“It was a really good session,” Walton told Wisconsin Examiner. “After about 20 minutes, we were met with at least 100 National Guard just running out of the black fence. Then you see police cars and SUVs swarming in a circle, the perimeter. We walk to the middle of the civic center to be safe and stay together.”
The group of less than 30 were warned to leave or be arrested. Penelope Hersey, a Kenosha resident and Army veteran, was with Walton’s group. She recalled the sergeant mentioning that he was associated with Kenosha PD’s gang unit. The group tried to follow the officer’s orders to leave the park while filming the entire interaction on Facebook Live.
“Oscar had a few cops come up behind him and take him down because he was ‘walking too slow,’” said Hersey. “That’s not okay. We have a right to protest, we weren’t doing anything wrong. And whenever there is violence it’s not incited by us, it’s incited by the police infringing on our rights.” Dozens of people were arrested and jailed for violating curfew. Friends and family had difficulty finding out where they were. After locating Akindes at the jail, a group of protesters was arrested while waiting for Akindes outside the jail.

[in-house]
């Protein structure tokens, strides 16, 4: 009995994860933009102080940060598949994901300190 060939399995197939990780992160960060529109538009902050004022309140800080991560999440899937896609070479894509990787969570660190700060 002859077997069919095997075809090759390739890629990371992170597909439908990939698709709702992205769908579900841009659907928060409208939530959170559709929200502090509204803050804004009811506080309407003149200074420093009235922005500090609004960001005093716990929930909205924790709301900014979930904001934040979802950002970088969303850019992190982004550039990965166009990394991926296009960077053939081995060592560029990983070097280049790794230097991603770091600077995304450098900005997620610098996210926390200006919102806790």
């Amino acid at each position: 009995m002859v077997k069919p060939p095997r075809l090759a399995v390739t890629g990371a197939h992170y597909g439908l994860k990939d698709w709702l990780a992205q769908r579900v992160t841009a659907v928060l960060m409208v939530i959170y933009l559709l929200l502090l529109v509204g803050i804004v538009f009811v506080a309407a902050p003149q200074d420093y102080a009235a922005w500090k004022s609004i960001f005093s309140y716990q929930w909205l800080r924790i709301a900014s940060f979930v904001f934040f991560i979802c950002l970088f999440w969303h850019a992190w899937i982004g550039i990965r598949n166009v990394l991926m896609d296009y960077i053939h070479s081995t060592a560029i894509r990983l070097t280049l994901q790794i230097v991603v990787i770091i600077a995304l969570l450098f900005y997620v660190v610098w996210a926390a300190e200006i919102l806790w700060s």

On Sept. 1, Kenosha PD issued a press release stating that, “members of the Kenosha Gang Unit received a tip about a U-Haul truck parked facing the wrong way on a one-way street near Civic Center Park.” The truck, which the release states “contained an amount of water and supplies, but also contained materials that are consistent with rioting,” was surrounded and seized by Kenosha PD and U.S. Marshals. “After being questioned, the individuals were released,” it reads. Walton, who was arrested a day later, witnessed the U-Haul being seized, and asserts that it contained medical supplies for people continuing to protest. The supplies and U-Haul had been provided by the Zao MKE Church, which condemned the actions by authorities.